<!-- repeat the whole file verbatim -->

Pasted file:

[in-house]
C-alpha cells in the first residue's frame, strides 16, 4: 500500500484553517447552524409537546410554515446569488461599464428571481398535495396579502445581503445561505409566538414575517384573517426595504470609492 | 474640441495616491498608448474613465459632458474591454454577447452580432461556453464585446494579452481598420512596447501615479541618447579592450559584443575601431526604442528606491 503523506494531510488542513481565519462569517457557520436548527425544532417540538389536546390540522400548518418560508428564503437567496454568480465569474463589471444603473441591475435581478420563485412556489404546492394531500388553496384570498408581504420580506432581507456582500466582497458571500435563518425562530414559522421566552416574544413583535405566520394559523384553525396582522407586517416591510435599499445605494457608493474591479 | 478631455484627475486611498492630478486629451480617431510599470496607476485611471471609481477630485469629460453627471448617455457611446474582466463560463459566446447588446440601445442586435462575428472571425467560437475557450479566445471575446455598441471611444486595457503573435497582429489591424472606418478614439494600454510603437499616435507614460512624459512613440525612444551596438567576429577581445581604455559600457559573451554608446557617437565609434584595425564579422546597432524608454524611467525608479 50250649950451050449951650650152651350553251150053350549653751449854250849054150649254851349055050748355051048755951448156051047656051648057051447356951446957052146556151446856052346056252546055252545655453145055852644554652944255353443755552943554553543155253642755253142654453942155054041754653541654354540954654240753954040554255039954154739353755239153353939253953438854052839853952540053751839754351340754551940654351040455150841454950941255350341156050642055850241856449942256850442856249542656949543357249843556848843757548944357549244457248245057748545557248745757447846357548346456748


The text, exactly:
[in-house]
C-alpha cells in the first residue's frame, strides 16, 4: 500500500484553517447552524409537546410554515446569488461599464428571481398535495396579502445581503445561505409566538414575517384573517426595504470609492 | 474640441495616491498608448474613465459632458474591454454577447452580432461556453464585446494579452481598420512596447501615479541618447579592450559584443575601431526604442528606491 503523506494531510488542513481565519462569517457557520436548527425544532417540538389536546390540522400548518418560508428564503437567496454568480465569474463589471444603473441591475435581478420563485412556489404546492394531500388553496384570498408581504420580506432581507456582500466582497458571500435563518425562530414559522421566552416574544413583535405566520394559523384553525396582522407586517416591510435599499445605494457608493474591479 | 478631455484627475486611498492630478486629451480617431510599470496607476485611471471609481477630485469629460453627471448617455457611446474582466463560463459566446447588446440601445442586435462575428472571425467560437475557450479566445471575446455598441471611444486595457503573435497582429489591424472606418478614439494600454510603437499616435507614460512624459512613440525612444551596438567576429577581445581604455559600457559573451554608446557617437565609434584595425564579422546597432524608454524611467525608479 50250649950451050449951650650152651350553251150053350549653751449854250849054150649254851349055050748355051048755951448156051047656051648057051447356951446957052146556151446856052346056252546055252545655453145055852644554652944255353443755552943554553543155253642755253142654453942155054041754653541654354540954654240753954040554255039954154739353755239153353939253953438854052839853952540053751839754351340754551940654351040455150841454950941255350341156050642055850241856449942256850442856249542656949543357249843556848843757548944357549244457248245057748545557248745757447846357548346456748